Day one:

You should begin the trek very early, so you will make it to the Santa Rosa campsite for dinner. The first miles from Cachora to the lookout are fairly easy. Then it gets pretty steep down from the lookout to the first stop at Playa Rosalinda at the Apurimac River. Then, you’ll trek all the way up to Santa Rosa. In Santa Rosa, you can buy water and dinner if you have not brought your own.

At the lookout ouside Cachora.

At the lookout outside Cachora.

Day two:

Get ready for another (hard!) trekking day! Begin early from Santa Rosa until you get to Marampata, where you will be able to fuel up with water and home made food. Keep going a couple more hours and you’ll get to the camping site at Choquequirao. There are (ice!) cold showers and toilets and a fantastic view. The entrance to the ruins is 55 soles approximately (16 US$)

Day three:

An epic day! Get ready to enjoy the fabulous ruins of Choquequirao. After a short uphill trek of 30 minutes, you will be admiring them. Unfortunately, there are no guides, so it is recommendable to read a bit about the ruins in advance. Coquequirao means golden crib in the Quechua language, and it is so for a reason! There are lots of minerals in the area.

Choquequirao

Choquequirao

Many people go back to Cachora at this point, but if you really have the Indiana Jones spirit, keep going to Machu Picchu!

Lamas on the walls of Choquequirao.

Lamas on the walls of Choquequirao.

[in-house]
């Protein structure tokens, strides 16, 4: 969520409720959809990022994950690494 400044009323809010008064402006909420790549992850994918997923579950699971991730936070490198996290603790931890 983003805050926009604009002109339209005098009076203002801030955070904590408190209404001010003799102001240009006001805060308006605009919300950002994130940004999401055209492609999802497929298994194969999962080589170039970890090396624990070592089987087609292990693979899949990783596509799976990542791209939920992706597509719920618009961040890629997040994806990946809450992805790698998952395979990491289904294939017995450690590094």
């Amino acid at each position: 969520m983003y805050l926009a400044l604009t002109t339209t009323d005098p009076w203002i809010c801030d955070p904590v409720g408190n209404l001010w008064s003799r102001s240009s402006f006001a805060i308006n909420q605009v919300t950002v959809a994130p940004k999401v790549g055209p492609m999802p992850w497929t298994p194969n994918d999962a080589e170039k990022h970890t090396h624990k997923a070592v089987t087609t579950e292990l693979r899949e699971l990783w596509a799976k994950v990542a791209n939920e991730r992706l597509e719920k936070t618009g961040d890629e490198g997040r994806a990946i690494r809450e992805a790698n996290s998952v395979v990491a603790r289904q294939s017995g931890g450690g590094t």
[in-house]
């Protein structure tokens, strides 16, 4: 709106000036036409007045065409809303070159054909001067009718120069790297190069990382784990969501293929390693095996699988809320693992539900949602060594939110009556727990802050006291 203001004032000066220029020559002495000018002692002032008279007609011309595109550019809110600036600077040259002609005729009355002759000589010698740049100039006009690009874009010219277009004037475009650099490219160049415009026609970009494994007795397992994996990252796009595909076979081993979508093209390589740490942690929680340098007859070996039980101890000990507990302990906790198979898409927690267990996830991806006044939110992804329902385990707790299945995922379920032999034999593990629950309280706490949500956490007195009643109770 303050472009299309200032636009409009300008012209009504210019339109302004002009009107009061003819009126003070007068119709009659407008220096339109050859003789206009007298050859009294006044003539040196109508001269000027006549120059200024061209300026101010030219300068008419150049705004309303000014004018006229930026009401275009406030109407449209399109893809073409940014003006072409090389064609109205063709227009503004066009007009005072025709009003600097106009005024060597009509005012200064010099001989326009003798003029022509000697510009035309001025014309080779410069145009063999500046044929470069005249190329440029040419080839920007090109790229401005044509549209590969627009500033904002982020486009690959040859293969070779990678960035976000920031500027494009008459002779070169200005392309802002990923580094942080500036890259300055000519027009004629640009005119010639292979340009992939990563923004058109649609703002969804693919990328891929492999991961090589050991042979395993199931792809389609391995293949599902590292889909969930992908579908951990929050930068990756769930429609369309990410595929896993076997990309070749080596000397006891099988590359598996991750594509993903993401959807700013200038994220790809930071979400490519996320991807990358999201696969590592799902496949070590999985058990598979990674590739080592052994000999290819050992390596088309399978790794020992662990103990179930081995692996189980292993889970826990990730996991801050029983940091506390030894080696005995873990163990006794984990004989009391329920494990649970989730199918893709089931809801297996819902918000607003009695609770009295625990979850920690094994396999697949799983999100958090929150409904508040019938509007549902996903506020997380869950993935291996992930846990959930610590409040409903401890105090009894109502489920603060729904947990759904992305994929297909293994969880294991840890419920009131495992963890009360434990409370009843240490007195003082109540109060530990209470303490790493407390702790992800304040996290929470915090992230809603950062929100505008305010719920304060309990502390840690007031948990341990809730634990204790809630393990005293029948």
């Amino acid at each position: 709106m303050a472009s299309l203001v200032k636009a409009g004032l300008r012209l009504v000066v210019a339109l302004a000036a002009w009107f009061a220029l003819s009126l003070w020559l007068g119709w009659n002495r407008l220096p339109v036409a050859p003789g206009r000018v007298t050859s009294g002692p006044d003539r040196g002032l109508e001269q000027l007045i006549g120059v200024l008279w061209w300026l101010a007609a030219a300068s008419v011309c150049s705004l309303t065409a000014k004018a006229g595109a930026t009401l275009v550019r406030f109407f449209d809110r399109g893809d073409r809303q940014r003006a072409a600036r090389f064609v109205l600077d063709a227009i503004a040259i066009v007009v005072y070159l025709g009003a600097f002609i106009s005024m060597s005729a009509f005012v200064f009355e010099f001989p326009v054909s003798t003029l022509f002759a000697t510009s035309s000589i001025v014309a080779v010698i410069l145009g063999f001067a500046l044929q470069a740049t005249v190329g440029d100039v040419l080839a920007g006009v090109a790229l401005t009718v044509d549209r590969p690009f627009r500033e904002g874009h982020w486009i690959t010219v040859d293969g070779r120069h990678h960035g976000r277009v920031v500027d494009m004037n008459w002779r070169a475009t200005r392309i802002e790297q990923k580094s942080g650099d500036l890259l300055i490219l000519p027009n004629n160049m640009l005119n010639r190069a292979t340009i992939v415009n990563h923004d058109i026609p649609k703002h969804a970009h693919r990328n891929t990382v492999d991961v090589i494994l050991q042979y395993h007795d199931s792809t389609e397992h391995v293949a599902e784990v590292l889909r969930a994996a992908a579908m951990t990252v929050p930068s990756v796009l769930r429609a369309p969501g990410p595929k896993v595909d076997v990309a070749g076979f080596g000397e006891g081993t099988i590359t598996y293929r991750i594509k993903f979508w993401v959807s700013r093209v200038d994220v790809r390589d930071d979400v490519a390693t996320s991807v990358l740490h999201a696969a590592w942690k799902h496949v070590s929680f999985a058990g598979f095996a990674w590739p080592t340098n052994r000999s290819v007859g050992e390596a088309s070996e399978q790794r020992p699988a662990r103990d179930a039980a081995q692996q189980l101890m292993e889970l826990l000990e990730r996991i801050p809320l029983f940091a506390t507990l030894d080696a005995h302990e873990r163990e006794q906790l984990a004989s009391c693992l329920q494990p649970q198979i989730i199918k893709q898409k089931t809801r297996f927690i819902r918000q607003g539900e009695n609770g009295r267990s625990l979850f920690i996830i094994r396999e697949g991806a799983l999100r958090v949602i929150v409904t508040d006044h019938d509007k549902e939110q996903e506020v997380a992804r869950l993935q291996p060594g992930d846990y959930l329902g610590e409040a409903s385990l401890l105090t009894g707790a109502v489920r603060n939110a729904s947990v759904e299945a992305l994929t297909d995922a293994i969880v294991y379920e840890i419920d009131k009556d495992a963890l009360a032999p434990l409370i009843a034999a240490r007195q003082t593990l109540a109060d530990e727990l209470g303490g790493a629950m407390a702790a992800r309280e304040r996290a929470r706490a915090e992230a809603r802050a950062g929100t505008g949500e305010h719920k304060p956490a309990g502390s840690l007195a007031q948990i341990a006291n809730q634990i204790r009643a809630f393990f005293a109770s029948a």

Day four:

Continue your trek from the camping site to the Inca ruins of Pinchaunuyoc, also known as the Terrazas; we camped at the Inca ruin, but if you’re still in good shape and it is not too late, continue down the trail until you cross the Rio Blanco and up until Maizal campsite. I found this part of the journey to be particularly challenging.

We camped here!

Pinchaunuyoc: We camped here!

Day five:

Another day-long trek, but at this point, your body should be getting used to the road. From Maizal, trek through the jungle until you reach 4000 m. You will find the Victoria mines. Continue along the trail to Yanama campsite. You will be able to see the Salkantay Mountain in the background. Breathtaking!

Salkantay mountain on the background.

Salkantay mountain on the background.

Day six:

Now get ready for cold and altitude! You will follow the trail and cross through the highest point: Yanama pass (4668m), then continue all the way to Totora, the highest camp of the journey (4100m).Enjoy the fabulous views of white mountain peaks in the area.

 

You will meet locals along the way and get a sense of what rural Peru is about.

You will meet locals along the way and get a sense of what rural Peru is about.

Day seven:

From Totora, walk through the sub-tropical valley until you reach La Playa to spend the night.

Day eight:

You’re almost there! Trek all the way from La Playa to Aguas Calientes, the little town of Macchu Pichu. Now you can say good-bye to your arriero and rent a room in one of the many hotels and guesthouses. Take a warm, healing bath in the natural hot springs. You deserve it!

Day nine:

Finally! You’re just a couple of hours away from your goal! Follow the trail up to Macchu Pichu. Take some fabulous pictures, and enjoy!

Machu Picchu

Machu Picchu

Magical Machu Picchu.

Magical Machu Picchu.

You can do this whole adventure on your own, without paying thousands of dollars to a tour company, as long as you have a good arriero with you. I highly recommend Francisco at Tres Balcones and Mr. Romulo for further tips and assistance. It is one of the hardest, yet most amazing trails you will ever hike. The experience is well worth it. If you do it, please come back here and share with me some pictures of your adventure. Happy travel!

Machu Picchu